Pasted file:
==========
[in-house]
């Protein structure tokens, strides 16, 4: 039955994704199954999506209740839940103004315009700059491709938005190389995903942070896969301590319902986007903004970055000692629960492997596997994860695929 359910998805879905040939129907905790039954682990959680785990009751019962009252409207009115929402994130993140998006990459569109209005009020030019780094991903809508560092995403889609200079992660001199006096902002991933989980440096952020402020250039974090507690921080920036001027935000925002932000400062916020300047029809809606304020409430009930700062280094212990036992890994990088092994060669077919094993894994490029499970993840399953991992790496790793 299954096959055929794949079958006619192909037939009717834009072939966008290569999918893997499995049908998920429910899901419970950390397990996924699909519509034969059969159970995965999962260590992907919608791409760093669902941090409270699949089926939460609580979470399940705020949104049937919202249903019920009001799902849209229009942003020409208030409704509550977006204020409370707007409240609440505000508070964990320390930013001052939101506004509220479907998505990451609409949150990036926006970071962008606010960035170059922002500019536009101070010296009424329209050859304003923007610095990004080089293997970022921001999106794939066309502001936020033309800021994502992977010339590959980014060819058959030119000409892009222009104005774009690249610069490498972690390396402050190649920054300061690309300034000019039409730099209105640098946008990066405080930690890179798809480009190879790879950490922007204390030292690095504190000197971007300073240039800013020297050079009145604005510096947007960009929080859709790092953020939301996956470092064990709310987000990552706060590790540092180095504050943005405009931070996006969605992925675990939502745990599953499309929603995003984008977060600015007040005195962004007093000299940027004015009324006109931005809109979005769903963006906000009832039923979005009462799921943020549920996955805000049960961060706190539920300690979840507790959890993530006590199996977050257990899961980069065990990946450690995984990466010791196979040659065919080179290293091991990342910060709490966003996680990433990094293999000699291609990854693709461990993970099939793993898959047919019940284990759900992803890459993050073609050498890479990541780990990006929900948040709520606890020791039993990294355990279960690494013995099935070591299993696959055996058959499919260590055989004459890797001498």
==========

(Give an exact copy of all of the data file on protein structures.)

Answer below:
[in-house]
């Protein structure tokens, strides 16, 4: 039955994704199954999506209740839940103004315009700059491709938005190389995903942070896969301590319902986007903004970055000692629960492997596997994860695929 359910998805879905040939129907905790039954682990959680785990009751019962009252409207009115929402994130993140998006990459569109209005009020030019780094991903809508560092995403889609200079992660001199006096902002991933989980440096952020402020250039974090507690921080920036001027935000925002932000400062916020300047029809809606304020409430009930700062280094212990036992890994990088092994060669077919094993894994490029499970993840399953991992790496790793 299954096959055929794949079958006619192909037939009717834009072939966008290569999918893997499995049908998920429910899901419970950390397990996924699909519509034969059969159970995965999962260590992907919608791409760093669902941090409270699949089926939460609580979470399940705020949104049937919202249903019920009001799902849209229009942003020409208030409704509550977006204020409370707007409240609440505000508070964990320390930013001052939101506004509220479907998505990451609409949150990036926006970071962008606010960035170059922002500019536009101070010296009424329209050859304003923007610095990004080089293997970022921001999106794939066309502001936020033309800021994502992977010339590959980014060819058959030119000409892009222009104005774009690249610069490498972690390396402050190649920054300061690309300034000019039409730099209105640098946008990066405080930690890179798809480009190879790879950490922007204390030292690095504190000197971007300073240039800013020297050079009145604005510096947007960009929080859709790092953020939301996956470092064990709310987000990552706060590790540092180095504050943005405009931070996006969605992925675990939502745990599953499309929603995003984008977060600015007040005195962004007093000299940027004015009324006109931005809109979005769903963006906000009832039923979005009462799921943020549920996955805000049960961060706190539920300690979840507790959890993530006590199996977050257990899961980069065990990946450690995984990466010791196979040659065919080179290293091991990342910060709490966003996680990433990094293999000699291609990854693709461990993970099939793993898959047919019940284990759900992803890459993050073609050498890479990541780990990006929900948040709520606890020791039993990294355990279960690494013995099935070591299993696959055996058959499919260590055989004459890797001498």